those whose research focus is on bioengineering, nanotechnology, optical technology, and
information and communications technology. Over the past five years, the amount of
extramural research funding generated by grants and contracts to Engineering faculty has
doubled. The College’s research expenditure represents some 65% of the university research
The college offers 14 B.S., 22 M.S./MEng., and 9 Ph.D. degrees in a wide variety of
engineering and cross disciplinary areas. The undergraduate student population is
approximately 1,365, while the graduate population is at 594, which represents about 30% of
the overall university student population. The college offers more than 50% of the Ph.D.
degrees granted by Lehigh.
RCEAS has adopted a dual- mission for its educational programs: to produce the most talented
engineering innovators and to prepare multidisciplinary leaders and thinkers – including those
who have broader professional aspirations in business, law, medicine, design, and public
policy. The college is endowed with rich traditions of engineering excellence, and it is blessed
by many generations of alumni who have distinguished themselves not only as engineers, but
as entrepreneurs, business leaders, attorneys, physicians, and policy makers. These
distinguished alumni include Lee A. Iacocca, the legendary thought leader of corporate
America, James W. Packard who founded Packard Automobiles, Peter C. Rossin who
founded Dynamet and endowed the college of engineering, Roger S. Penske who founded the
Penske enterprises, astronaut Terry Hart who completed a space mission on the Challenger,
and Dr. William Pierce who invented the artificial heart.
The college adheres to the principle that students must be equipped with top-quality technical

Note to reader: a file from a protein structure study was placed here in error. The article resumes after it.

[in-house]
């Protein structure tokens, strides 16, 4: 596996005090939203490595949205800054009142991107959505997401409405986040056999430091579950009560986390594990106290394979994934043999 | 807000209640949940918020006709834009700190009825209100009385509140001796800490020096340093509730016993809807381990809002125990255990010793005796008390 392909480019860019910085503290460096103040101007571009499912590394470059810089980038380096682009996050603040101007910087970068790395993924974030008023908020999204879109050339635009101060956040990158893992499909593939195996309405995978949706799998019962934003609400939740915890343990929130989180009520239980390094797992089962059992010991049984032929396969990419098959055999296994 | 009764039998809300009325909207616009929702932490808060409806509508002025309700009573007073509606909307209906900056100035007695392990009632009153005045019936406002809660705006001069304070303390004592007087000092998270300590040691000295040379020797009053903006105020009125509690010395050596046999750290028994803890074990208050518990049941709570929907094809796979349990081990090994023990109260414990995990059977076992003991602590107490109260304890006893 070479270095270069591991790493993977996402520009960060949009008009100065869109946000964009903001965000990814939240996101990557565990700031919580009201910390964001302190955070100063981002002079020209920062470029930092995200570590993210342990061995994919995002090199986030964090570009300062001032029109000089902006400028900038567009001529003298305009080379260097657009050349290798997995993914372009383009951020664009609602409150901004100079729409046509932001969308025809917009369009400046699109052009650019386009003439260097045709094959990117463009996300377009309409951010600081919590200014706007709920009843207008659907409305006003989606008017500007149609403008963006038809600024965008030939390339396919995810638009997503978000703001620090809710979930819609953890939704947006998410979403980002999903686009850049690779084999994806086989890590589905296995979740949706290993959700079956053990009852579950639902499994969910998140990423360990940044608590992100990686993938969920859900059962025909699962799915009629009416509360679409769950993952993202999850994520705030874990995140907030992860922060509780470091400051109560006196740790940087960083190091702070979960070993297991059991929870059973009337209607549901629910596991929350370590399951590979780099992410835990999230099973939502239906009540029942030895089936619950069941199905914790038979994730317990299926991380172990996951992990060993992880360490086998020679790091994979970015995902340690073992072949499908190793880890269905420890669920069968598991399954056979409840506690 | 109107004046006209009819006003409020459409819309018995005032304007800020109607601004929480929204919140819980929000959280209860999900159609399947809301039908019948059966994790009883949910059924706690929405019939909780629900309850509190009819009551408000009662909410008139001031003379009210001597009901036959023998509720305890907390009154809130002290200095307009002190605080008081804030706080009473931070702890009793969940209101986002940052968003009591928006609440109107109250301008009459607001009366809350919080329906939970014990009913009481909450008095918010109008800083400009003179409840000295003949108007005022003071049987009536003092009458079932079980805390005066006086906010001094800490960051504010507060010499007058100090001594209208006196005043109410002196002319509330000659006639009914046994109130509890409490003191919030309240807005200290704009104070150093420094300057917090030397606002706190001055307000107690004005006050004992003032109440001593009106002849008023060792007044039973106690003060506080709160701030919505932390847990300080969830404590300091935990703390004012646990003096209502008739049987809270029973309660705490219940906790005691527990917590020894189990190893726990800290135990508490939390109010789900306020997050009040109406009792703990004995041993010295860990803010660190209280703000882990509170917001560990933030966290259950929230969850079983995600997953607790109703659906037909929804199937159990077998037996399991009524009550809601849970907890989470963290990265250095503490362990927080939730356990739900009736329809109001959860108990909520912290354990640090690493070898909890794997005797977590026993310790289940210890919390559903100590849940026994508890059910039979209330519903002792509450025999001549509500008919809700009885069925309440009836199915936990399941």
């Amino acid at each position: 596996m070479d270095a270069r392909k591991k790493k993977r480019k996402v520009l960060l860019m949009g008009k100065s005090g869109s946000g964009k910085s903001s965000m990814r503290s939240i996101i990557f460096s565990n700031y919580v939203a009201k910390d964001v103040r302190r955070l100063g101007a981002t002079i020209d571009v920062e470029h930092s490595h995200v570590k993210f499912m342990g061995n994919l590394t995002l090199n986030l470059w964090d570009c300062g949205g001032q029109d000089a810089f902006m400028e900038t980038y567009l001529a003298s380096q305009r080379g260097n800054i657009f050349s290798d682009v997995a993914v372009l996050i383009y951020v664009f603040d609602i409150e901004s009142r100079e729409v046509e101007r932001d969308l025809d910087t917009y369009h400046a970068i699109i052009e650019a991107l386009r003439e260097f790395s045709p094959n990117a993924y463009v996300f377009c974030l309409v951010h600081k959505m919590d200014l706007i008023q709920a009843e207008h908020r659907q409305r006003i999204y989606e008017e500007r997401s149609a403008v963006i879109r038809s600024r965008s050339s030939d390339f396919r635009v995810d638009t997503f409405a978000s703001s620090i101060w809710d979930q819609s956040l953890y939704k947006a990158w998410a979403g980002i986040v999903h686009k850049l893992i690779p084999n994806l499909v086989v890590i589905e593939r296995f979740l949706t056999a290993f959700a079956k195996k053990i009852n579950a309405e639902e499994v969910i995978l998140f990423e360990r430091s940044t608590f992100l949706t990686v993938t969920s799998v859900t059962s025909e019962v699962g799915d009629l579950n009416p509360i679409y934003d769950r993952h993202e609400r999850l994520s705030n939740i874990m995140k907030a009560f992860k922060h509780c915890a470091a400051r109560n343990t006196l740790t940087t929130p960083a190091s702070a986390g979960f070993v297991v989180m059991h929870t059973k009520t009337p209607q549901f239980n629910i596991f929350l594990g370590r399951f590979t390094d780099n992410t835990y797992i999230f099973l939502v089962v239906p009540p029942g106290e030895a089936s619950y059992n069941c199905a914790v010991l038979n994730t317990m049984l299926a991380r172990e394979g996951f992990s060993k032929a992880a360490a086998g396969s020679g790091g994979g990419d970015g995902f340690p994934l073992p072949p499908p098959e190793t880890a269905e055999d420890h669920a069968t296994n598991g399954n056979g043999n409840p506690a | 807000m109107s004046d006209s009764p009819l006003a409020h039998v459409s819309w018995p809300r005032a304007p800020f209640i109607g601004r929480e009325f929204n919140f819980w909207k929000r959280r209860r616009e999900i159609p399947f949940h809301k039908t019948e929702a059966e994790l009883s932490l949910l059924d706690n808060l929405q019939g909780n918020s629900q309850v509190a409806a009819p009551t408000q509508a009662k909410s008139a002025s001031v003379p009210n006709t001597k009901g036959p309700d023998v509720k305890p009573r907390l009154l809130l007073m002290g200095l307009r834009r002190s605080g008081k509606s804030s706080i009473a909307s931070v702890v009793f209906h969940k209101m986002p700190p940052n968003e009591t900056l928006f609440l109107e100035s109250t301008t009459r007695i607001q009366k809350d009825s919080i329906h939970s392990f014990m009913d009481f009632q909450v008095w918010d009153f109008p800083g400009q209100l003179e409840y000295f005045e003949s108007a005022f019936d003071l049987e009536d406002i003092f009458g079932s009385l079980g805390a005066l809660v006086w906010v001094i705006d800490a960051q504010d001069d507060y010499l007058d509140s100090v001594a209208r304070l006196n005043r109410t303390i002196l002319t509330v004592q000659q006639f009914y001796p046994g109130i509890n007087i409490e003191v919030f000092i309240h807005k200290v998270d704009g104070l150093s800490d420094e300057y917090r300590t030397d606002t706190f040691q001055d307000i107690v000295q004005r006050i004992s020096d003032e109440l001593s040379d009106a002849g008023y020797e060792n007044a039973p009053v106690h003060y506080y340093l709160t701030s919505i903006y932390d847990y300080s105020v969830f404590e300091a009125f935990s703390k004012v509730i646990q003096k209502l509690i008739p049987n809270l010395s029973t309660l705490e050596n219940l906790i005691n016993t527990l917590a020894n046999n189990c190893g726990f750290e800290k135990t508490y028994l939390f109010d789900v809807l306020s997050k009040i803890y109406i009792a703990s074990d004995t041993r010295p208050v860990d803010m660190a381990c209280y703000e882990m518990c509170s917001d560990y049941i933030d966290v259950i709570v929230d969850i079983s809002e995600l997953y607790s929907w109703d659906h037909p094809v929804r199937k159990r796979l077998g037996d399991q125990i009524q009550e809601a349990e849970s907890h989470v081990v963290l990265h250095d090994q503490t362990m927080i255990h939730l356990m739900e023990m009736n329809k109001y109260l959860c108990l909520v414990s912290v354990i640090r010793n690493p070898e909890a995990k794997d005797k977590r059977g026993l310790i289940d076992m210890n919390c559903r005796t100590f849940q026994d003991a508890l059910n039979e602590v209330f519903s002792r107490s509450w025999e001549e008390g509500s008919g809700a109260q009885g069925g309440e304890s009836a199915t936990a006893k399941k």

and analytical skills and the ability to make wise financial, political, and cultural decisions.
The goal of the undergraduate program is to instill “engineering thinking” that benefits
graduates entering both engineering and non-engineering fields. By adopting this broader
educational mission, the college is poised to innovate and to take a leadership role in elevating
the roles of engineering education. For example, the college created the Integrated Business
and Engineering (IBE) and the Computer Science and Business (CSB) degrees in partnership
with the College of Business and Economics; the latter program is the first in the nation with
dual accreditation from AACSB and ABET. Similarly innovative cross college ventures
include, the arts/engineering dual degree program integrating engineering with arts and
humanities, the music/engineering program, and the Bioengineering program that is offered in
partnership with the College of Arts and Sciences. Many undergraduate students (engineering
and otherwise) participate in the award-winning year- long course in integrated product
development (IPD), in which multidisciplinary student teams design and market innovative
products with corporate sponsorship. RCEAS students are active in different forms of inquiry-
based learning such as undergraduate research, internships, and co-ops.
In research and graduate studies, the college offers some of the most competitive and highly
regarded programs in the nation. Almost all graduate programs in engineering are ranked
among the first quartile in their discipline by the National Research Council and U.S. News
and World Report. Lehigh’s College of Engineering has long enjoyed an excellent reputation
in areas such as advanced materials, structural engineering, surface chemistry, and logistics,
and an emerging reputation for excellence optical technology, bioengineering,
nanotechnology, communications, and high-performance computing. To build synergy and to
strengthen critical research infrastructure, the college is engaged in a novel effort to form
multidisciplinary research clusters. Three cross-college research advisory councils have been